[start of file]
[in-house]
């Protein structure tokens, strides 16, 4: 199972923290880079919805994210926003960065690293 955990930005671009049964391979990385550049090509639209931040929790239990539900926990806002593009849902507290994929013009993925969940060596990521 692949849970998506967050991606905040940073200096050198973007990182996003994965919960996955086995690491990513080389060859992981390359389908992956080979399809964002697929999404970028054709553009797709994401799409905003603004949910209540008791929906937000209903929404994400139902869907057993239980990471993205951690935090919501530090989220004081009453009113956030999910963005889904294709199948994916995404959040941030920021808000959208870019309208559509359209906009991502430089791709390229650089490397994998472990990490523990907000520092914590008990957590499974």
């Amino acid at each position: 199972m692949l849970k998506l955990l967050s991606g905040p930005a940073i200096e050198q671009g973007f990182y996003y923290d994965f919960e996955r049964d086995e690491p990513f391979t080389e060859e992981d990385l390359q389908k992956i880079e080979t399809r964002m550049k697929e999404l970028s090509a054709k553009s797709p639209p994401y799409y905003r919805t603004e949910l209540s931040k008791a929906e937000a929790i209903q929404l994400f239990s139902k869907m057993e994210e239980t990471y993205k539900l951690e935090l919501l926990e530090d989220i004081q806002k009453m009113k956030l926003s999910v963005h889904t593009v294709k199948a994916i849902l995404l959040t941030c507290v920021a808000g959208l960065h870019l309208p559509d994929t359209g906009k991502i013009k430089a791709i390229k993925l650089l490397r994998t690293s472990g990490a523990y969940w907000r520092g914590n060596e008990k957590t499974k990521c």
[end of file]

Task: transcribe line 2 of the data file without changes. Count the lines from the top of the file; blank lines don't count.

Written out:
């Protein structure tokens, strides 16, 4: 199972923290880079919805994210926003960065690293 955990930005671009049964391979990385550049090509639209931040929790239990539900926990806002593009849902507290994929013009993925969940060596990521 692949849970998506967050991606905040940073200096050198973007990182996003994965919960996955086995690491990513080389060859992981390359389908992956080979399809964002697929999404970028054709553009797709994401799409905003603004949910209540008791929906937000209903929404994400139902869907057993239980990471993205951690935090919501530090989220004081009453009113956030999910963005889904294709199948994916995404959040941030920021808000959208870019309208559509359209906009991502430089791709390229650089490397994998472990990490523990907000520092914590008990957590499974």